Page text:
By Celine Klosterman
IOWA CITY — Thanks to the Knights of Columbus, a father and son have grown in their relationship and in faith.
Lee Iben, 47, and his son Niko, 19, members of St. Wenceslaus Parish in Iowa City, became Fourth Degree Knights of Columbus together in November, after joining the Catholic men’s organization the previous spring. Both men say being able to share their religious convictions and spend time with one another in service projects makes their participation feel even more significant.
“It’s nice to be able to go through this with my son,” Lee says.
The father came to the Knights of Columbus after receiving an invitation from fellow attendees at a Pure MENtality conference at St. Wenceslaus in March. At the time, he wasn’t very familiar with the organization — “many men don’t know much about the Knights of Columbus beyond the Tootsie Rolls,” he says, referring to the candy given during an annual fundraiser for people with disabilities.
So he started researching. The more the father of four learned about the Knights’ values, especially those of marriage and family, the more impressed he was. “This is what I stood for,” says Lee, owner of Iben Studios, LLC in Iowa City.
The invitation also came when he was looking for a spiritual boost. “I feel everyone reaches a point when the chips are down and you either get stronger, fade away, or, worse, become totally complacent,” the former Protestant says. “Obviously, the last two options are not what God expects of us.”
So Lee invited Niko to join, too. At the time, “I was trying to strengthen my own faith and relationship to the church,” says Niko, an art and Spanish double major at the University of Iowa. So he accepted the invitation.
The men became Third Degree Knights of Columbus in September. But they’d decided that if they were going to join the organization, they’d “keep on going,” Lee says. So two months later, they became Fourth Degree Knights during a ceremony in Altoona.
Knighting a father and son together is rare, says Iowa Knights of Columbus State Deputy Pat O’Keefe. “It’s very motivational to see that.”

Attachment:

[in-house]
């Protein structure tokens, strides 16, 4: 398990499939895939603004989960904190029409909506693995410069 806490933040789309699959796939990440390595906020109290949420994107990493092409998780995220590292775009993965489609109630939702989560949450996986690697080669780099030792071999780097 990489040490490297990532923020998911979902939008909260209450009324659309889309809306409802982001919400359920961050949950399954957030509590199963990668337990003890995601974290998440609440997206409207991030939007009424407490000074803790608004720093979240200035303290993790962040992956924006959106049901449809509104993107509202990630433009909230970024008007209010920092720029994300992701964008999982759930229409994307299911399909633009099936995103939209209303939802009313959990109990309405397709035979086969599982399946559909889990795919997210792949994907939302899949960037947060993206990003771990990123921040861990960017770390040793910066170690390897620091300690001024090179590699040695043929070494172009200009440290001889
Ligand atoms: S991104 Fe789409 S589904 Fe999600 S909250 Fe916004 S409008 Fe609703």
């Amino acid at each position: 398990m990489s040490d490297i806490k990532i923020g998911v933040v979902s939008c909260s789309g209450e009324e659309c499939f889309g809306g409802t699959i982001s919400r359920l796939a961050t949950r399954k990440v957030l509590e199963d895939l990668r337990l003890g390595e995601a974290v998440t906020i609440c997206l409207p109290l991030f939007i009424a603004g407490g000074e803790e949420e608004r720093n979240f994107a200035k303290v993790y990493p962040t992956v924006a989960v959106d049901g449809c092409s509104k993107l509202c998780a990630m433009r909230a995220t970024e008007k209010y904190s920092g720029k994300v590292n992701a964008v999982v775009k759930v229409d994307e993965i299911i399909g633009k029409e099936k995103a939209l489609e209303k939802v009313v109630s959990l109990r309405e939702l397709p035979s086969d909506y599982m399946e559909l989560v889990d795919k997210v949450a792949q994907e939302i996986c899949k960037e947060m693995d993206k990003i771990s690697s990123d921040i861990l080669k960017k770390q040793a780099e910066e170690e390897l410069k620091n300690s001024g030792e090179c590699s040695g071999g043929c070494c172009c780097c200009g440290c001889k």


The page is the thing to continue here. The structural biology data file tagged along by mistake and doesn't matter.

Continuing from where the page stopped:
Because of the regalia they wear on special occasions, Fourth Degree Knights often offer the most visible example to other men, Lee says. Providing that example is partly what motivates Niko, co-director of a Squires council at St. Wenceslaus for boys ages 10-18. Niko’s younger brother, Christian Iben, 11, belongs to that council.
“I really enjoy working with kids,” says Niko, who has helped coach soccer at his alma mater of Regina Catholic Education Center in Iowa City. “I see myself as a role model for them. I’d like to be someone they can talk to if they have a problem,” and help them realize their potential for leadership, he says.
“I’ve got a good role model,” he adds, gesturing toward his dad.
Niko already has answered a request from another father in the Knights of Columbus to talk to a Catholic 15-year-old, who joined the Squires after meeting with Niko. “Sometimes you just need a young person,” Lee says.
O’Keefe says Niko’s age makes him “unique” among Fourth Degree Knights of Columbus. “That’s our future. If we don’t get the young people, we won’t exist,” says O’Keefe. “I wish we had a lot of role models like him.”
The Ibens say their involvement in the Knights of Columbus has changed themselves. “It’s made me more grounded in what I believe in,” Niko says. He says it also has given him more opportunities to put those beliefs into action, as he has during the Tootsie Roll Drive and an ongoing can collection for the pro-life Choices Medical Clinic in Iowa City, and as he will for Special Olympics events there.
Polly Iben, Niko’s mother, says she’s noticed the difference in him since he joined the Knights of Columbus. “I see him really at peace and a real maturity coming out in him. When he goes to these functions and sees men who are new husbands and fathers, it shows him life beyond college. It shows you can be a good, Catholic man and be an interesting, educated person.”
She says she’s proud of her husband and son. “It makes my wife feel good that when we go out, we’re going to a Knights of Columbus meeting,” Lee explains.
Niko says he and his dad are closer now. As Niko goes through college and begins his adult life, Lee observes, “it’s nice we can share this experience.”